The accelerated growth in electric vehicle adoption is opening up opportunities for Africa to benefit from its nickel production, Fitch Solution says.
Nickel is a preferred battery metal for use of electric vehicles, and it holds enormous importance in the green energy transition. While this recent development provides potential benefits to nickel-producing countries, there are downside risks that may surface.
Although there are other alternative battery metals such as lithium and cobalt, nickel will be the key beneficiary of electric vehicle adoption, Fitch Solutions indicates.
Nonetheless, this is opposed to the description by others that the metal will only play a weak role. And that, it is replaceable by other commodities as technology evolves.
Per Fitch Solution’s assessment of the metal’s potential in the electric vehicle battery market, the metal has significant energy density. This in turn provides it an unrivalled advantage to vehicle range and charging capacity.
The demand for the metal may hike as battery makers continue to minimize the proportion of cobalt metal in batteries.
Also, it anticipates that the production of nickel in Africa will rise, with South Africa and Tanzania benefiting the most. Meanwhile, currently, most of Africa’s nickel production occurs in Botswana, Zimbabwe and South Africa. In the latter two countries, the metal is mined as a by-product of platinum group elements (PGM).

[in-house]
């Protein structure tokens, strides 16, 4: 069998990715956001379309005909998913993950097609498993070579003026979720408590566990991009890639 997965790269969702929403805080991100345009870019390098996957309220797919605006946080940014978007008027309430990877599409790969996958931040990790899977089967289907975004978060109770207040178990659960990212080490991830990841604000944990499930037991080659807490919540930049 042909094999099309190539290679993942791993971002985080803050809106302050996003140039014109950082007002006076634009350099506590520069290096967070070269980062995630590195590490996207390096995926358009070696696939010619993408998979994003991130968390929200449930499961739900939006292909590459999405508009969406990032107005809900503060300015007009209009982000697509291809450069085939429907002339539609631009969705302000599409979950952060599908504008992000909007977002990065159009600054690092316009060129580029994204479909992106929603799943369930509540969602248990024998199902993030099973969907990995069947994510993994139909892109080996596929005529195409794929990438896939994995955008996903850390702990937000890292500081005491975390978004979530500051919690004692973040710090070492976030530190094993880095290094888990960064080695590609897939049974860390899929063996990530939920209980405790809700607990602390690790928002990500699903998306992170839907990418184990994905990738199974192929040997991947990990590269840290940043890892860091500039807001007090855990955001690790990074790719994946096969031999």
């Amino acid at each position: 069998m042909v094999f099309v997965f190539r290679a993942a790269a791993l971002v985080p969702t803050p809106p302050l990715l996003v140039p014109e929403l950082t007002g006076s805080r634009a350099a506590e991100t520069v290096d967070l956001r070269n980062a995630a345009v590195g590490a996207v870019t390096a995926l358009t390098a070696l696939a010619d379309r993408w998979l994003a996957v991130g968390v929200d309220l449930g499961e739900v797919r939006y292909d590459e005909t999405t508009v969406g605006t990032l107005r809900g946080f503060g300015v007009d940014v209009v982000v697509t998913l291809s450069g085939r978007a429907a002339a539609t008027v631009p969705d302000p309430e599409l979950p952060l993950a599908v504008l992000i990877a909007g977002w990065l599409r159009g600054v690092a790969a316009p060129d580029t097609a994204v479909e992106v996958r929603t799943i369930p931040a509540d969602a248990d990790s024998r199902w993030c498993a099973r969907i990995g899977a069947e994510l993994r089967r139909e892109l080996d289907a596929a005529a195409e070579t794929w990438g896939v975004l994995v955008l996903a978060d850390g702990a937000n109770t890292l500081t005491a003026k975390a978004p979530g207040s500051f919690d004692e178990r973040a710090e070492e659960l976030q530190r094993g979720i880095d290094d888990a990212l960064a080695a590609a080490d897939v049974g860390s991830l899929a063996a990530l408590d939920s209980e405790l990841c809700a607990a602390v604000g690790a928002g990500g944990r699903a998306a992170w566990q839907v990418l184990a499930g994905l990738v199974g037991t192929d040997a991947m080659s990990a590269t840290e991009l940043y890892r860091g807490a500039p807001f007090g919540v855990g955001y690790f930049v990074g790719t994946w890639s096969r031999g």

Already, the rise in nickel demand for batteries, and the accompanying increase in prices have begun whipping up investments in the metal. Tanzania leads the region in terms of nickel production projects, with four new projects underway.
Downside risks to slow down investments in the metal
Although Africa boasts of a rich resource base in nickel sulphide, “high exposure to resource nationalism risks will pose challenges to project investment,” Fitch Solutions warns.
According to the research firm, the risks of resource nationalism within the sub-sector may further elevate as nickel prices rise. It forecasts nickel prices to rise, averaging $16,250/tonne by 2025 compared with $13,860/tonne on average in 2020.
This perceived rise in nickel prices highlight the risk of nickel-producing countries seeking to benefit from increasing mining royalty as a result. Within East Africa, Burundi also holds mineral deposits of nickel, specifically laterite ore.
However, reputational risks related to the government’s human rights record and the political unrest in the country yield significant risks. According to the research firm, this will be a key barrier to investment, Fitch Solution notes.
Again, infrastructure delays and poor electrification rates will also heighten the downside risks to investments in the metal. Particular to Tanzania’s infrastructure development, Fitch Solutions analysts consider that the death of President John Magufuli will delay Tanzania’s Standard Gauge Railway Project before eventually built.
More broadly, sub-Saharan Africa receives the lowest regional score for electrification rates at 12.6, Fitch Solutions asserts. This is significantly below Asia’s score of 55.0. Accordingly, this will pose significant challenges to nickel-producing countries like Botswana and South Africa.
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